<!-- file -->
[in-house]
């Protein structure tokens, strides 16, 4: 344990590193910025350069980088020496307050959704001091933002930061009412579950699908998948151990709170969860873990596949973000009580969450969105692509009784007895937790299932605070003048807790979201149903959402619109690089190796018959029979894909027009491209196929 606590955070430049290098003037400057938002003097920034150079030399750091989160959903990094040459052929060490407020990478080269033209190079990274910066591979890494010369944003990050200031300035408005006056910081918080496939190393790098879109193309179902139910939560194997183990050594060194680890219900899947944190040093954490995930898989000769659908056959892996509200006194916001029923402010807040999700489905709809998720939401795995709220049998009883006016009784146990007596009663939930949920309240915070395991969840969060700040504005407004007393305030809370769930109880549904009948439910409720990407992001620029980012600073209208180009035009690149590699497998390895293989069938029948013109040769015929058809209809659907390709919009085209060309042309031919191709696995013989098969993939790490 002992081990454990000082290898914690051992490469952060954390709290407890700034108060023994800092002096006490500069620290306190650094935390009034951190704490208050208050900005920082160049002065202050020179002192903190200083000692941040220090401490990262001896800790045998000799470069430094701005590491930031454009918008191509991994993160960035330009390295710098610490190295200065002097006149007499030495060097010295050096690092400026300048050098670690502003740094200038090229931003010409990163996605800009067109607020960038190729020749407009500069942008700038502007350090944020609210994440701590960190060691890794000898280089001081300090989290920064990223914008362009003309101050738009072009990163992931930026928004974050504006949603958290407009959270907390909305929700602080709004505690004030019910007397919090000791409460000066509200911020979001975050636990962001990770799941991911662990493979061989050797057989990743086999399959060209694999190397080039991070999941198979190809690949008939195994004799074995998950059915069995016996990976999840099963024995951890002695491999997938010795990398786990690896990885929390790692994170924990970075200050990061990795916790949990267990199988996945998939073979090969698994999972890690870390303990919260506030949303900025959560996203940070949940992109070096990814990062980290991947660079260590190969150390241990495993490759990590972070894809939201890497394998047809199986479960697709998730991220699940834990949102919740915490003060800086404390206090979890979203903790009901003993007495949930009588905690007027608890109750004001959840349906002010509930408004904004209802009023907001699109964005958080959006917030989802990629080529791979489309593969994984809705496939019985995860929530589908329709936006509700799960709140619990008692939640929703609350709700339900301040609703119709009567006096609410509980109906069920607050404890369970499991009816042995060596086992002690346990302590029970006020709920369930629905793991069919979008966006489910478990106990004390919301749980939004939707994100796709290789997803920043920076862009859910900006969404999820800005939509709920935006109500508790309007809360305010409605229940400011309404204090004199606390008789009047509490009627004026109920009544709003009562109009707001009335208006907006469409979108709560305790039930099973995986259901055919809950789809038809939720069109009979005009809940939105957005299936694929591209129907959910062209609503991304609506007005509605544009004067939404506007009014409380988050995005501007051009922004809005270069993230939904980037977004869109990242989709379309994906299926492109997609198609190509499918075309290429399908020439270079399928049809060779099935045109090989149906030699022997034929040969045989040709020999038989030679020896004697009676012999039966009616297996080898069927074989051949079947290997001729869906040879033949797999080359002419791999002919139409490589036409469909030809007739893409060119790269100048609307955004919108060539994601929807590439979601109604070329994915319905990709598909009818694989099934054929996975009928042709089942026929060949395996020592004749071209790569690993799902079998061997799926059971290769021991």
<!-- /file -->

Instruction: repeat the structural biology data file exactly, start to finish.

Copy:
[in-house]
């Protein structure tokens, strides 16, 4: 344990590193910025350069980088020496307050959704001091933002930061009412579950699908998948151990709170969860873990596949973000009580969450969105692509009784007895937790299932605070003048807790979201149903959402619109690089190796018959029979894909027009491209196929 606590955070430049290098003037400057938002003097920034150079030399750091989160959903990094040459052929060490407020990478080269033209190079990274910066591979890494010369944003990050200031300035408005006056910081918080496939190393790098879109193309179902139910939560194997183990050594060194680890219900899947944190040093954490995930898989000769659908056959892996509200006194916001029923402010807040999700489905709809998720939401795995709220049998009883006016009784146990007596009663939930949920309240915070395991969840969060700040504005407004007393305030809370769930109880549904009948439910409720990407992001620029980012600073209208180009035009690149590699497998390895293989069938029948013109040769015929058809209809659907390709919009085209060309042309031919191709696995013989098969993939790490 002992081990454990000082290898914690051992490469952060954390709290407890700034108060023994800092002096006490500069620290306190650094935390009034951190704490208050208050900005920082160049002065202050020179002192903190200083000692941040220090401490990262001896800790045998000799470069430094701005590491930031454009918008191509991994993160960035330009390295710098610490190295200065002097006149007499030495060097010295050096690092400026300048050098670690502003740094200038090229931003010409990163996605800009067109607020960038190729020749407009500069942008700038502007350090944020609210994440701590960190060691890794000898280089001081300090989290920064990223914008362009003309101050738009072009990163992931930026928004974050504006949603958290407009959270907390909305929700602080709004505690004030019910007397919090000791409460000066509200911020979001975050636990962001990770799941991911662990493979061989050797057989990743086999399959060209694999190397080039991070999941198979190809690949008939195994004799074995998950059915069995016996990976999840099963024995951890002695491999997938010795990398786990690896990885929390790692994170924990970075200050990061990795916790949990267990199988996945998939073979090969698994999972890690870390303990919260506030949303900025959560996203940070949940992109070096990814990062980290991947660079260590190969150390241990495993490759990590972070894809939201890497394998047809199986479960697709998730991220699940834990949102919740915490003060800086404390206090979890979203903790009901003993007495949930009588905690007027608890109750004001959840349906002010509930408004904004209802009023907001699109964005958080959006917030989802990629080529791979489309593969994984809705496939019985995860929530589908329709936006509700799960709140619990008692939640929703609350709700339900301040609703119709009567006096609410509980109906069920607050404890369970499991009816042995060596086992002690346990302590029970006020709920369930629905793991069919979008966006489910478990106990004390919301749980939004939707994100796709290789997803920043920076862009859910900006969404999820800005939509709920935006109500508790309007809360305010409605229940400011309404204090004199606390008789009047509490009627004026109920009544709003009562109009707001009335208006907006469409979108709560305790039930099973995986259901055919809950789809038809939720069109009979005009809940939105957005299936694929591209129907959910062209609503991304609506007005509605544009004067939404506007009014409380988050995005501007051009922004809005270069993230939904980037977004869109990242989709379309994906299926492109997609198609190509499918075309290429399908020439270079399928049809060779099935045109090989149906030699022997034929040969045989040709020999038989030679020896004697009676012999039966009616297996080898069927074989051949079947290997001729869906040879033949797999080359002419791999002919139409490589036409469909030809007739893409060119790269100048609307955004919108060539994601929807590439979601109604070329994915319905990709598909009818694989099934054929996975009928042709089942026929060949395996020592004749071209790569690993799902079998061997799926059971290769021991």